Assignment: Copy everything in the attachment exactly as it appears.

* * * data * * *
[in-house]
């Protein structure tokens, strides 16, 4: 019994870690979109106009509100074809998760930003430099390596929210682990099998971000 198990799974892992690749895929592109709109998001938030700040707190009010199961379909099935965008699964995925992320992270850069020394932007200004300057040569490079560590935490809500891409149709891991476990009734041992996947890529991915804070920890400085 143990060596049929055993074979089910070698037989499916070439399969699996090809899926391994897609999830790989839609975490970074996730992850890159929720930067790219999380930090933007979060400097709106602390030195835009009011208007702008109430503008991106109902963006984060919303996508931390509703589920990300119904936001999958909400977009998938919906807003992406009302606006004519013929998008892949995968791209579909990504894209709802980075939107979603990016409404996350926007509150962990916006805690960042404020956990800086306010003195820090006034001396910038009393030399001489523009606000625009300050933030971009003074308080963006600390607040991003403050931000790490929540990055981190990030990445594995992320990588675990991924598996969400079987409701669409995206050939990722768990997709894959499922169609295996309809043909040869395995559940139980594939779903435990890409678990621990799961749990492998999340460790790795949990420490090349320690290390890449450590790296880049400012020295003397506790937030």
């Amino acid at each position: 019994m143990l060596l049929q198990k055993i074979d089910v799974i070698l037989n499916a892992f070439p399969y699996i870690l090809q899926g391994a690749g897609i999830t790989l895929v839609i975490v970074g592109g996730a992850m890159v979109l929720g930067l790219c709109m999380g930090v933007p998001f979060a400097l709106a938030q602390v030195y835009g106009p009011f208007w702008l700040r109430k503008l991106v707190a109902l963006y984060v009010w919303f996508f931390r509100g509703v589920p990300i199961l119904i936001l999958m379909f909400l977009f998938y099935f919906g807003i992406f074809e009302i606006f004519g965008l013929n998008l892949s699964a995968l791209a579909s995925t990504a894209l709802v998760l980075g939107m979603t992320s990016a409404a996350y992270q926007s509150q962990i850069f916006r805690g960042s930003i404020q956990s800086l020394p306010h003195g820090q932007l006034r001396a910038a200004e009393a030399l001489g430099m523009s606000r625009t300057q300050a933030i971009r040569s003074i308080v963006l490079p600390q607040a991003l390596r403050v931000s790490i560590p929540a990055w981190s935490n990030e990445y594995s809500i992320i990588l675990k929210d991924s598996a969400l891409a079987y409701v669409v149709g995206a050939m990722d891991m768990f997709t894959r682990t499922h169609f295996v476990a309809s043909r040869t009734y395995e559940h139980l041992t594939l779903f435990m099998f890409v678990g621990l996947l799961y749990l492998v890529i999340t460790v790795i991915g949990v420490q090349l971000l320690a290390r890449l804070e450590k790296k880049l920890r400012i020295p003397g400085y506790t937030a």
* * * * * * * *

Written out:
[in-house]
């Protein structure tokens, strides 16, 4: 019994870690979109106009509100074809998760930003430099390596929210682990099998971000 198990799974892992690749895929592109709109998001938030700040707190009010199961379909099935965008699964995925992320992270850069020394932007200004300057040569490079560590935490809500891409149709891991476990009734041992996947890529991915804070920890400085 143990060596049929055993074979089910070698037989499916070439399969699996090809899926391994897609999830790989839609975490970074996730992850890159929720930067790219999380930090933007979060400097709106602390030195835009009011208007702008109430503008991106109902963006984060919303996508931390509703589920990300119904936001999958909400977009998938919906807003992406009302606006004519013929998008892949995968791209579909990504894209709802980075939107979603990016409404996350926007509150962990916006805690960042404020956990800086306010003195820090006034001396910038009393030399001489523009606000625009300050933030971009003074308080963006600390607040991003403050931000790490929540990055981190990030990445594995992320990588675990991924598996969400079987409701669409995206050939990722768990997709894959499922169609295996309809043909040869395995559940139980594939779903435990890409678990621990799961749990492998999340460790790795949990420490090349320690290390890449450590790296880049400012020295003397506790937030």
């Amino acid at each position: 019994m143990l060596l049929q198990k055993i074979d089910v799974i070698l037989n499916a892992f070439p399969y699996i870690l090809q899926g391994a690749g897609i999830t790989l895929v839609i975490v970074g592109g996730a992850m890159v979109l929720g930067l790219c709109m999380g930090v933007p998001f979060a400097l709106a938030q602390v030195y835009g106009p009011f208007w702008l700040r109430k503008l991106v707190a109902l963006y984060v009010w919303f996508f931390r509100g509703v589920p990300i199961l119904i936001l999958m379909f909400l977009f998938y099935f919906g807003i992406f074809e009302i606006f004519g965008l013929n998008l892949s699964a995968l791209a579909s995925t990504a894209l709802v998760l980075g939107m979603t992320s990016a409404a996350y992270q926007s509150q962990i850069f916006r805690g960042s930003i404020q956990s800086l020394p306010h003195g820090q932007l006034r001396a910038a200004e009393a030399l001489g430099m523009s606000r625009t300057q300050a933030i971009r040569s003074i308080v963006l490079p600390q607040a991003l390596r403050v931000s790490i560590p929540a990055w981190s935490n990030e990445y594995s809500i992320i990588l675990k929210d991924s598996a969400l891409a079987y409701v669409v149709g995206a050939m990722d891991m768990f997709t894959r682990t499922h169609f295996v476990a309809s043909r040869t009734y395995e559940h139980l041992t594939l779903f435990m099998f890409v678990g621990l996947l799961y749990l492998v890529i999340t460790v790795i991915g949990v420490q090349l971000l320690a290390r890449l804070e450590k790296k880049l920890r400012i020295p003397g400085y506790t937030a």